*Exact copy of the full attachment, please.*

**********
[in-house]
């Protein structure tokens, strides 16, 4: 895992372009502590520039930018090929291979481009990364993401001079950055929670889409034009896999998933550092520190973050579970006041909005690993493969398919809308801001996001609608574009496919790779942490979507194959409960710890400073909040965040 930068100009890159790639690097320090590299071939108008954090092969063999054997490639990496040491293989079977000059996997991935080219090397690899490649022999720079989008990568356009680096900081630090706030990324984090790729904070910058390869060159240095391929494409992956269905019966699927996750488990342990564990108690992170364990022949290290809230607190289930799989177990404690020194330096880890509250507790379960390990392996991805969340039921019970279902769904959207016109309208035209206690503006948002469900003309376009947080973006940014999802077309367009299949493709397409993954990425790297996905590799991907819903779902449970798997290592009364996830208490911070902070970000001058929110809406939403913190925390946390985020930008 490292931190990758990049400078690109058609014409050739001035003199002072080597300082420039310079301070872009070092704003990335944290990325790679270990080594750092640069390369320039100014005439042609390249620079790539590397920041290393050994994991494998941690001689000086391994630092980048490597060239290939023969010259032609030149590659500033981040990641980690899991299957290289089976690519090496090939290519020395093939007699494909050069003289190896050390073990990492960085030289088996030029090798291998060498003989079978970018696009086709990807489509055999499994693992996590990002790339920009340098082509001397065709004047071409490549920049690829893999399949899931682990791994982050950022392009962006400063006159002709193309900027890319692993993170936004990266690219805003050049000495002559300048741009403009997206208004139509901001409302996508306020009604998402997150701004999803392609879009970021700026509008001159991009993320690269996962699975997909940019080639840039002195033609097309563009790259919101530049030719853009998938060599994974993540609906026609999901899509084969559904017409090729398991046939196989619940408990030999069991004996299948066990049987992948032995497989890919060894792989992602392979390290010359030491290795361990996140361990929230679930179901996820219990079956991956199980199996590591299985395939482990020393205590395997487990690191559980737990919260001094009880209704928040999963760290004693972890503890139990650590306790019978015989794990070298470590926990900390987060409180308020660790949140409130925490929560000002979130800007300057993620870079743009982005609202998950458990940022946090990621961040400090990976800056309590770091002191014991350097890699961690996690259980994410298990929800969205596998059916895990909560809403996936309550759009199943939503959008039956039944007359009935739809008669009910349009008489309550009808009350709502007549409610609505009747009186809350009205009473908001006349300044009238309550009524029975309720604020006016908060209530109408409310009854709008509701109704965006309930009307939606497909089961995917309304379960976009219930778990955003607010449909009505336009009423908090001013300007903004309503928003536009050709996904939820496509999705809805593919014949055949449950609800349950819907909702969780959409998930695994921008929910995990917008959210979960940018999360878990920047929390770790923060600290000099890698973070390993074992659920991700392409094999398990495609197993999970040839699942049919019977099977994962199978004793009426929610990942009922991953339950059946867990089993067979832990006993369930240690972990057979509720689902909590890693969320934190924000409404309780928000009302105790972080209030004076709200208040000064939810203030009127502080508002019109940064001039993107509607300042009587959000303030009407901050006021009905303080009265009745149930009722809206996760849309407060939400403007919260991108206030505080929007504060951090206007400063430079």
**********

[in-house]
């Protein structure tokens, strides 16, 4: 895992372009502590520039930018090929291979481009990364993401001079950055929670889409034009896999998933550092520190973050579970006041909005690993493969398919809308801001996001609608574009496919790779942490979507194959409960710890400073909040965040 930068100009890159790639690097320090590299071939108008954090092969063999054997490639990496040491293989079977000059996997991935080219090397690899490649022999720079989008990568356009680096900081630090706030990324984090790729904070910058390869060159240095391929494409992956269905019966699927996750488990342990564990108690992170364990022949290290809230607190289930799989177990404690020194330096880890509250507790379960390990392996991805969340039921019970279902769904959207016109309208035209206690503006948002469900003309376009947080973006940014999802077309367009299949493709397409993954990425790297996905590799991907819903779902449970798997290592009364996830208490911070902070970000001058929110809406939403913190925390946390985020930008 490292931190990758990049400078690109058609014409050739001035003199002072080597300082420039310079301070872009070092704003990335944290990325790679270990080594750092640069390369320039100014005439042609390249620079790539590397920041290393050994994991494998941690001689000086391994630092980048490597060239290939023969010259032609030149590659500033981040990641980690899991299957290289089976690519090496090939290519020395093939007699494909050069003289190896050390073990990492960085030289088996030029090798291998060498003989079978970018696009086709990807489509055999499994693992996590990002790339920009340098082509001397065709004047071409490549920049690829893999399949899931682990791994982050950022392009962006400063006159002709193309900027890319692993993170936004990266690219805003050049000495002559300048741009403009997206208004139509901001409302996508306020009604998402997150701004999803392609879009970021700026509008001159991009993320690269996962699975997909940019080639840039002195033609097309563009790259919101530049030719853009998938060599994974993540609906026609999901899509084969559904017409090729398991046939196989619940408990030999069991004996299948066990049987992948032995497989890919060894792989992602392979390290010359030491290795361990996140361990929230679930179901996820219990079956991956199980199996590591299985395939482990020393205590395997487990690191559980737990919260001094009880209704928040999963760290004693972890503890139990650590306790019978015989794990070298470590926990900390987060409180308020660790949140409130925490929560000002979130800007300057993620870079743009982005609202998950458990940022946090990621961040400090990976800056309590770091002191014991350097890699961690996690259980994410298990929800969205596998059916895990909560809403996936309550759009199943939503959008039956039944007359009935739809008669009910349009008489309550009808009350709502007549409610609505009747009186809350009205009473908001006349300044009238309550009524029975309720604020006016908060209530109408409310009854709008509701109704965006309930009307939606497909089961995917309304379960976009219930778990955003607010449909009505336009009423908090001013300007903004309503928003536009050709996904939820496509999705809805593919014949055949449950609800349950819907909702969780959409998930695994921008929910995990917008959210979960940018999360878990920047929390770790923060600290000099890698973070390993074992659920991700392409094999398990495609197993999970040839699942049919019977099977994962199978004793009426929610990942009922991953339950059946867990089993067979832990006993369930240690972990057979509720689902909590890693969320934190924000409404309780928000009302105790972080209030004076709200208040000064939810203030009127502080508002019109940064001039993107509607300042009587959000303030009407901050006021009905303080009265009745149930009722809206996760849309407060939400403007919260991108206030505080929007504060951090206007400063430079």